Today’s the day. Even the mainstream media is going so far as calling it “Mobilegeddon.”

Back in February, Google announced changes designed to help users discover mobile-friendly content. As more web traffic moves to phones and tablets (and soon wearables?), it only makes sense that Google would favor websites that deliver a better small-screen experience. According to the announcement, those changes take effect today, April 21st.

The bottom line is that Google is going to start using “mobile-friendliness” as a ranking factor. If your website isn’t mobile-friendly, your ranking may drop in the search results, especially when people are searching for you from their mobile devices.

Lots of reputable sources have already written about the potential impact of this increased focus on mobile, including Search Engine Land and Moz.

If you’re concerned about your site’s mobile-friendliness, you can do a quick test here:

But it’s important to note that even if your site is optimized for mobile viewing, it’s not necessarily optimized for mobile business.

Go ahead … take out your phone, and pull up your website in the browser.

Ask yourself these five questions about your site:

  • Is your contact info easy to find? At a minimum, this includes your phone number, contact forms, office hours, and address.
  • Is your content organized in a way that makes sense for small screens? Responsive design is awesome, but simply stacking your content can lead to jumbled content and a confusing user experience. Make sure your content breaks down in such a way that the most important information for the customer is prominent and displays nicely, even on a small screen.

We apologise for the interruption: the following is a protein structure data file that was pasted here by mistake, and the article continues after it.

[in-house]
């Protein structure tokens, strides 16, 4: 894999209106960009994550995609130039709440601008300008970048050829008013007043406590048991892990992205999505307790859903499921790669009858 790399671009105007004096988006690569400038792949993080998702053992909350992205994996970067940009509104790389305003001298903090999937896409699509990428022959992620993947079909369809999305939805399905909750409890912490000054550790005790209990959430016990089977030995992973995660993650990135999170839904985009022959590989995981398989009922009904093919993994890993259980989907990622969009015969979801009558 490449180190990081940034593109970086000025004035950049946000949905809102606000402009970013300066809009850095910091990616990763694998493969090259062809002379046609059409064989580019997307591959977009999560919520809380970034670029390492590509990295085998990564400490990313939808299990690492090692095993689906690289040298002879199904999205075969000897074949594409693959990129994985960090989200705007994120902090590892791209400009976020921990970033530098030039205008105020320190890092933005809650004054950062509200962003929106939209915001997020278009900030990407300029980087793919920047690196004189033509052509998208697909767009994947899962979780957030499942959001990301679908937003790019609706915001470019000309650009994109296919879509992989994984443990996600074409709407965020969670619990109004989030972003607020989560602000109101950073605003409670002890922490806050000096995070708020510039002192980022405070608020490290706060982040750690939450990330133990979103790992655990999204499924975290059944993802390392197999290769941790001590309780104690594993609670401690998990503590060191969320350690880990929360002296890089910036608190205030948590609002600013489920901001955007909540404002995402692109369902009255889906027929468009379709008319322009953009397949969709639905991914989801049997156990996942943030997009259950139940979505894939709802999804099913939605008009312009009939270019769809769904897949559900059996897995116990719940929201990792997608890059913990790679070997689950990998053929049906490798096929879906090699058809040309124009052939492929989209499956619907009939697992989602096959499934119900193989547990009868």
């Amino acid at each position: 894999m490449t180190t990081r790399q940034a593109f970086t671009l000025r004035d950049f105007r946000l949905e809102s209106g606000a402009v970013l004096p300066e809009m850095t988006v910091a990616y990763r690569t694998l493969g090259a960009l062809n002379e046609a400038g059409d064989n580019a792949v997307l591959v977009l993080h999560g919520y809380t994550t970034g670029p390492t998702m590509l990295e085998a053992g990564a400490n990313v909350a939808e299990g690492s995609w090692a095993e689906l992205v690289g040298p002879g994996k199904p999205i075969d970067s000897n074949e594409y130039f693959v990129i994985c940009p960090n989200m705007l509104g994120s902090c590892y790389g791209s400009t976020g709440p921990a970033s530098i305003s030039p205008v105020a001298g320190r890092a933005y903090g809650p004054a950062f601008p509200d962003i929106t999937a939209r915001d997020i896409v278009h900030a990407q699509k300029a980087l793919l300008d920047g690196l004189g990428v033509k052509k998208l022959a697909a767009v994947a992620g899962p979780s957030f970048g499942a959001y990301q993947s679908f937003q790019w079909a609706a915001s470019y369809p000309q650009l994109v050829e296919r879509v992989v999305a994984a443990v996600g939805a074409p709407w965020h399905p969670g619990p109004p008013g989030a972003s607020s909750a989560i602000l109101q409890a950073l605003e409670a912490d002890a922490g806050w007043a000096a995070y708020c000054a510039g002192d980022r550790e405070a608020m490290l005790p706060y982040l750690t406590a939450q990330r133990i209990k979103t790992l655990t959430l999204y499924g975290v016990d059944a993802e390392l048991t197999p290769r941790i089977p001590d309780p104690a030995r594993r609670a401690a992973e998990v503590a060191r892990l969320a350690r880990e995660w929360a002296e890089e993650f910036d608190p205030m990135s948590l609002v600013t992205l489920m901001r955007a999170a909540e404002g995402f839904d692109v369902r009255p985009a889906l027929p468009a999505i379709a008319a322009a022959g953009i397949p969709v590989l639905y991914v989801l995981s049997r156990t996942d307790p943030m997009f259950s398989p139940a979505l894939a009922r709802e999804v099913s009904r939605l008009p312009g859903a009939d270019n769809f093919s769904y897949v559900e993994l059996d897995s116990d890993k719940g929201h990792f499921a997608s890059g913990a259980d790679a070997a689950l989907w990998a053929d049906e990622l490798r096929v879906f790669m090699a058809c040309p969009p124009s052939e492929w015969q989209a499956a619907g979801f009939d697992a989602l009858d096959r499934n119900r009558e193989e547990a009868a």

• Is your call to action clear and does it make sense for a mobile device? If you have pages with a lot of content and scrolling, do you need to repeat your CTA as the reader scrolls down the page? Should you anchor a phone icon or contact button somewhere on the screen? Some potential mobile-friendly calls to action include click-to-call, a store locator, links to get directions, simple email collection forms, and sharing options.

Mobile-optimized calls to action should match the actions you want your customers to take:

  • Are your forms overly tedious? See the previous point; your website experience on mobile should be quick and easy. (Your prospect isn’t going to want to spend a half hour filling out an application with their thumbs. Consider collecting just a prospect’s name and email, then building out a more complete profile later)

Yes, Google is officially using mobile-friendliness as a ranking factor for search results. But really, that’s just the bare minimum you should be providing to your customers.

Your website is your company’s online storefront. Think of your website layout just like merchandising your store — organizing things in the right places will improve your results. And merchandising is that much more important when you have limited real estate to work with … like on a mobile device.

When you provide an online experience that’s just as thoughtful as the experience you offer at your physical location, it’s just good business.

If you have any questions about mobile-optimized websites and mobile SEO and what they mean for your business, send us a message.